Part One: Hildegard of Bingen

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Part One: Hildegard of Bingen

Postby herbsandhelpers » Thu May 17, 2018 12:20 pm

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Part One: Hildegard of Bingen

Part One: Hildegard of Bingen shows Philippa “the liberating power of Christianity for women”

She forcefully corrected the Emperor, prolifically composed celebrated music and founded scientific natural history in Germany.

How can this shining light and Saint from the ‘dark ages’ be so little known and appreciated by Roman Catholics?

Dr Philippa Martyr says Hildegard has received wider appreciation in recent decades.

Dr Martyr is an Australian academic, historian and writer who isn’t afraid of being described as a Catholic feminist. She is familiar with the Diocese of Parramatta, having made a retreat at the Tyburn Priory in Riverstone and lectured in western Sydney.

“The first thing you usually find out about Hildegard of Bingen is that she’s been adopted by a range of different feminist and gnostic movements,” Dr Martyr told Catholic Outlook.

“It’s tempting to see her through the secular feminist lens of a powerful woman in a man’s Church, but I’ve always felt that this approach was very limited,” she said.

Hildegard’s herbal medicine, musical compositions, visions and writings garner her a wide spectrum of admirers today, as she had in the Middle Ages.

Her writings were renowned in their own right and merited inclusion in the Patrologia Latina, as one of the great minds of the Church, along with the Church Fathers.

Her work includes the Scivias, ‘Know the Ways of the Lord’, which details her theological visions in three parts. The first part details Creation and the Fall. The second part describes salvation through Christ, the Church and the sacraments. The third part is about the second coming of Christ.

In appreciation of her brilliance, Pope Hadrian IV and then Pope Alexander III invited her on a preaching tour of Cologne, Trier, Liege, Mainz, Metz, Bamberg and Wurzburg.

The main streams of Hildegard’s thought are her insights into the nature of God, God in nature and her visions of the Kingdom.

Some snippets of Hildegard’s writing on these themes demonstrates her elevated and symbolic style:

“Man contains in himself the likeness of heaven and earth. In what way? He has a circle, which contains his clarity, breath and reason, as the sky has its lights, air and birds; and he has a receptacle containing humidity, germination and birth, as the earth contains fertility, fruition and animals.” What is this? O human, you are wholly in every creature, and you forget your Creator; you are subject to Him as was ordained, and you go against His commands?” (Scivias, Book 2,2)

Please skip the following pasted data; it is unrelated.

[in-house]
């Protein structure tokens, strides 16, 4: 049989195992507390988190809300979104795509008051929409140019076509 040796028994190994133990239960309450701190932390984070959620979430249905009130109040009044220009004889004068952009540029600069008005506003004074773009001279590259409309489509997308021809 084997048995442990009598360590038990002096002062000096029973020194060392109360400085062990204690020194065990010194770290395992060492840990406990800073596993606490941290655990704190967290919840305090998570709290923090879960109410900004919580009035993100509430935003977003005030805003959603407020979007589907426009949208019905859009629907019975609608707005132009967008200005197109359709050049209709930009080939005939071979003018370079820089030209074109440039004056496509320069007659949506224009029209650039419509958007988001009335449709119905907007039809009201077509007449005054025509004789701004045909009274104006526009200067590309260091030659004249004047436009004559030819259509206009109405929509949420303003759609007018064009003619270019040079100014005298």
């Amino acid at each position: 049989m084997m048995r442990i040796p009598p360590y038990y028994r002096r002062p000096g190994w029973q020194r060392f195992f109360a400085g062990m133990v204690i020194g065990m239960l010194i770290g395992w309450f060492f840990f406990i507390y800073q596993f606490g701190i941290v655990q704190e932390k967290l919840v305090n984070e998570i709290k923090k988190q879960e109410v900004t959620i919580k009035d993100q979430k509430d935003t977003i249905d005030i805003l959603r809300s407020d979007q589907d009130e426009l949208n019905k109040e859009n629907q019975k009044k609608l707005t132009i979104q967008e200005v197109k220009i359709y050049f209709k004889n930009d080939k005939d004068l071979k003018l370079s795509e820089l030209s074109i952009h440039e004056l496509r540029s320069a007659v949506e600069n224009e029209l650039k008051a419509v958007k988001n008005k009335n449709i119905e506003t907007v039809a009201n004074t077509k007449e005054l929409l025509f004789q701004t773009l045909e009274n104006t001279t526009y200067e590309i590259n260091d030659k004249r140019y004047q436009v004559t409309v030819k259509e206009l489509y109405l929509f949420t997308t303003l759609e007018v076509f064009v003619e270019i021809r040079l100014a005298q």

“And when the Gospel of peace had been recited and the offering to be consecrated had been placed upon the altar, and the priest sang the praise of Almighty God, “Holy, Holy, Holy, Lord God of Hosts,” which began the mystery of the sacred rites, Heaven was suddenly opened and a fiery and inestimable brilliance descended over that offering and irradiated it completely with light, as the sun illumines anything its rays shine through. And, thus illuminating it, the brilliance bore it on high into the secret places of Heaven and then replaced it on the altar, as a person draws in a breath and lets it out again; and thus the offering was made true flesh and true blood, although in human sight it looked like bread and wine.” (Scivias, Vision 6)

Paradoxically, Dr Martyr says the first thing Hildegard of Bingen taught her is “that she is not remotely extraordinary”.

“That she was a woman in charge of a monastery was completely normal for the medieval period. There was a whole network of abbesses and prioresses and female religious superiors all across Europe, owning property, running large businesses, managing spiritual questions, giving advice, writing books, and generally being heard (often loudly) in the medieval Church,” she said.

More: The Institute for Mission’s online resource eBooks include A Companion to Hildegard of Bingen (Brill’s Companions to the Christian Tradition)

Source: Catholic Outlook
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